Grass Trees are neither Grass, nor Trees.
There are a number of tree-like plants that are known as grass trees. Four stand out as general types. These are the Mexican Grass Tree, Dasylirion longissimum; Dracophyllum, which resemble dragon trees but are a different kind of plant; Richea pandanifolia or the giant grass tree found in Tasmania; Xanthorrhoea, which is endemic to Australia; and Kingia Australis, which is similar in appearance to Xanthorrhoea, but is completely unrelated and found in Southwest Australia.
All of these except dracophyllum, are monocots meaning that when they emerge from the seed, they have only one primary leaf. Dracophyllum are dicots, meaning they have two primary leaves when they emerge from the seed. The common feature among all these plants is that they develop what appears to be a stem or trunk, and it is topped with rosettes of leaves that resemble clumps of grass in appearance. All do well in water-conserving gardens, prefer good drainage, and are usually hardy growers once established.
Xanthorrhoea are uniquely Australian. If fossilized evidence is accurate, they first appeared around 30 million years ago. They are admirably adapted to Australian climate and soil, including its tendency to have periodic brush fires. While fire is not essential to grass trees, it will stimulate some types into blooming. Not all species of Xanthorrhoea can survive burning, and even the toughest ones can have some trouble with huge, extremely hot fires.
In addition to being admirably adapted to the climate and soil, grass trees provide food and shelter to a broad variety of native species. Humans seem to have begun inhabiting Australia around 40,000 years ago. By the time European settlers arrived, the aboriginal occupants of the island continent had found many uses for Xanthorrhoea. They brewed a sweet drink from the flowers, used the sap as glue, made fire starting sticks from the bloom stalk, as well as using the hardened stalks as spears.
An article in Beating Around the Bush, published September 21, 2018, points out that Australian grass trees are neither grass nor trees. Although they are monocots, as are cereal grasses and bamboo, they are actually more like the lily family, particularly day lilies.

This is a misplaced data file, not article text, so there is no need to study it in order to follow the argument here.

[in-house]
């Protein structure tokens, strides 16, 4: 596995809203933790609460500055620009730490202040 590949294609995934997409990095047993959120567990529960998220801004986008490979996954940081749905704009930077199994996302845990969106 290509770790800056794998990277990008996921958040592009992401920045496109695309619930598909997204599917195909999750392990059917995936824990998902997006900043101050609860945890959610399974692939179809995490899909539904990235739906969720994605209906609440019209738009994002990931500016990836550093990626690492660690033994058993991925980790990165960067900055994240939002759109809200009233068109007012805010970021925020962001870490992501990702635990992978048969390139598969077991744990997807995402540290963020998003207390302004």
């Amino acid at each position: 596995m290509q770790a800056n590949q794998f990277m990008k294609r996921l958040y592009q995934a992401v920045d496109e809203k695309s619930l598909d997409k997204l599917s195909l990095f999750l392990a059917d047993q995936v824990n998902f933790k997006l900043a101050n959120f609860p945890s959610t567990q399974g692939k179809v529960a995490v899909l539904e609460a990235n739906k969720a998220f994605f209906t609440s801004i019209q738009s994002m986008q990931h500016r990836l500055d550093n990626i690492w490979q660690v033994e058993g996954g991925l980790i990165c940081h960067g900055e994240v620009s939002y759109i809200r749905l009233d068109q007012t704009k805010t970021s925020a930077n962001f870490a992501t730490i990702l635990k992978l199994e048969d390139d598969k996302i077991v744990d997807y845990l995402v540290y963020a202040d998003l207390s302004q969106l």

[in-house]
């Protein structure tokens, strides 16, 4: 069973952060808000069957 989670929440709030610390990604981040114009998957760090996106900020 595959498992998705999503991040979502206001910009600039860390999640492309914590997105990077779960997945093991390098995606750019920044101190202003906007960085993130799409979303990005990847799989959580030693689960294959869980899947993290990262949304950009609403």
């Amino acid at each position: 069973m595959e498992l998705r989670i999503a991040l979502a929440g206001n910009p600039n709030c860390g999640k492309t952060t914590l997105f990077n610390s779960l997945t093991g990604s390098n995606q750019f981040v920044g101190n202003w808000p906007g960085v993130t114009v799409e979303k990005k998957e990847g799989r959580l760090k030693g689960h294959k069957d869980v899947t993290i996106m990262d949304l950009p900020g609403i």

There are 28 distinct species of grass tree that are native to Australia. They include: X. australis, X. johnsonii, X. preissii, to name four well-known types. But perhaps one of the best known, and certainly the hardiest of the grass trees, is X. glauca, sometimes simply referred to as the Glauca Grass Tree.
Glauca Grass Tree
Shared Characteristics of Xanthorrhoea:
While there are a broad variety of Xanthorrhoea, they all share some characteristics.
- A monocot puts up one initial leaf when sprouting, instead of two.
- The plant puts up a roseate of stiff leaves that slowly bend over, and point toward the ground. In the case of the grass trees, these stiff leaves slowly plaster together, sealed by the sticky sap, to form the trunk.
- They put up a single bloom stalk. Although different species might have slightly different sorts of blooms, they all form on a stalk.
- Grass trees are amazingly useful. They tend to provide nectar and pollen for pollinating birds and insects. The long, narrow leaves can frequently be processed to produce fibers. The roots are frequently used in making soap or medicine. The sap makes an excellent glue.
- They are extremely hardy. Once established, they require little care and can withstand a wide range of temperatures.
Mexican Grass Tree:
Similar plants, such as Yucca Filifera, Yucca Rostrata, Joshua Trees, banana yucca, yucca flacida, and Mexican grass trees can be found Mexico and the southern parts of the United States, sometimes thriving as far north as Missouri. Mexican grass trees, however, are members of the dasylirion family Like the Australian species, these various plants have many uses, frequently providing food, medicine, and even fibers when correctly processed.
These are only a few of the many sorts of plants that are given the common name, “grass tree.” Although folk names for plants can be confusing, these giant “not grass, and not tree” growths are universally fascinating.